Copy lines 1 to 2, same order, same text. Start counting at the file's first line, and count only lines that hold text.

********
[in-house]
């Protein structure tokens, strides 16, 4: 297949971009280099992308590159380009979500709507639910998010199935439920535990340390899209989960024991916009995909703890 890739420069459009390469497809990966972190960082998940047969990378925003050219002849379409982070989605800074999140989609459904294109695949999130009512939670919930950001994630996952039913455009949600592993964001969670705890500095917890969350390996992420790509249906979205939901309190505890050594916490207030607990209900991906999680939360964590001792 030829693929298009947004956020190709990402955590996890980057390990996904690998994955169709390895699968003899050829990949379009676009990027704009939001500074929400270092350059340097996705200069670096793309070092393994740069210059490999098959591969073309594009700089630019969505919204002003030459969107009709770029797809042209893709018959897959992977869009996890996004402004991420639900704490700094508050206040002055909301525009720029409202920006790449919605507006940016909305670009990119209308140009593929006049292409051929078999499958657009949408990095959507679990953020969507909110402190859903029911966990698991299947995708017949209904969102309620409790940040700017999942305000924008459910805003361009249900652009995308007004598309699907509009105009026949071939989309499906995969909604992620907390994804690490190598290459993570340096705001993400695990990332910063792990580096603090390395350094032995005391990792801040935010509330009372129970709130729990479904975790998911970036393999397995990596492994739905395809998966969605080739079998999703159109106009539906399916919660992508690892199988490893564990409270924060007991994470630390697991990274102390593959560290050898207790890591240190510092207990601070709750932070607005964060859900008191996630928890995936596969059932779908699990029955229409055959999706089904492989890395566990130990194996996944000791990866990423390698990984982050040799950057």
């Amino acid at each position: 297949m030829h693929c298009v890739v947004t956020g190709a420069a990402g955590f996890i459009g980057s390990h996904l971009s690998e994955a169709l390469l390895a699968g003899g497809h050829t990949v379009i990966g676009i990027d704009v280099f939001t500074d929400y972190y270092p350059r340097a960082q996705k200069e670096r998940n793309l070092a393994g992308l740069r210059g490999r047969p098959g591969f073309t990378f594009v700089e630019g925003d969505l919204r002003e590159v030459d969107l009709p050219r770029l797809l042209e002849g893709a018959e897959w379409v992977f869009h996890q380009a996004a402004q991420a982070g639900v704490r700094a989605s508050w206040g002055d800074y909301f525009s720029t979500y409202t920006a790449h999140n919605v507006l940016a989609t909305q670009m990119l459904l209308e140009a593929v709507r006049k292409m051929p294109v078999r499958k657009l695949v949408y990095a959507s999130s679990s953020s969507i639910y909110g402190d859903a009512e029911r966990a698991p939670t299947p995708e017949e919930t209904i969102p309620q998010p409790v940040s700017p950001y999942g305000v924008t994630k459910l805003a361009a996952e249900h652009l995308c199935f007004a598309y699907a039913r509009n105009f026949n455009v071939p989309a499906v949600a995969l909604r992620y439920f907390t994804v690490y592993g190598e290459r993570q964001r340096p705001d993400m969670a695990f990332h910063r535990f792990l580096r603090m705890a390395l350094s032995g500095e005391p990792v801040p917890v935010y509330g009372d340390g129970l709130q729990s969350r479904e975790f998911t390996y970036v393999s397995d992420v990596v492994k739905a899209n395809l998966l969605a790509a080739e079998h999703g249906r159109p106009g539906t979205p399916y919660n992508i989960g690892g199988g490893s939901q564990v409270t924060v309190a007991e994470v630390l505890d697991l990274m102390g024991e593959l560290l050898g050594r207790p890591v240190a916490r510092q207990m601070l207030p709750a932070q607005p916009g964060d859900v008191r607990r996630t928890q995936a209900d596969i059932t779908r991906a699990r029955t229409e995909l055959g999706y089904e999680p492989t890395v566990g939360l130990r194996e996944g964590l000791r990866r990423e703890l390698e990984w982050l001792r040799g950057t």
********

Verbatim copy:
[in-house]
């Protein structure tokens, strides 16, 4: 297949971009280099992308590159380009979500709507639910998010199935439920535990340390899209989960024991916009995909703890 890739420069459009390469497809990966972190960082998940047969990378925003050219002849379409982070989605800074999140989609459904294109695949999130009512939670919930950001994630996952039913455009949600592993964001969670705890500095917890969350390996992420790509249906979205939901309190505890050594916490207030607990209900991906999680939360964590001792 030829693929298009947004956020190709990402955590996890980057390990996904690998994955169709390895699968003899050829990949379009676009990027704009939001500074929400270092350059340097996705200069670096793309070092393994740069210059490999098959591969073309594009700089630019969505919204002003030459969107009709770029797809042209893709018959897959992977869009996890996004402004991420639900704490700094508050206040002055909301525009720029409202920006790449919605507006940016909305670009990119209308140009593929006049292409051929078999499958657009949408990095959507679990953020969507909110402190859903029911966990698991299947995708017949209904969102309620409790940040700017999942305000924008459910805003361009249900652009995308007004598309699907509009105009026949071939989309499906995969909604992620907390994804690490190598290459993570340096705001993400695990990332910063792990580096603090390395350094032995005391990792801040935010509330009372129970709130729990479904975790998911970036393999397995990596492994739905395809998966969605080739079998999703159109106009539906399916919660992508690892199988490893564990409270924060007991994470630390697991990274102390593959560290050898207790890591240190510092207990601070709750932070607005964060859900008191996630928890995936596969059932779908699990029955229409055959999706089904492989890395566990130990194996996944000791990866990423390698990984982050040799950057």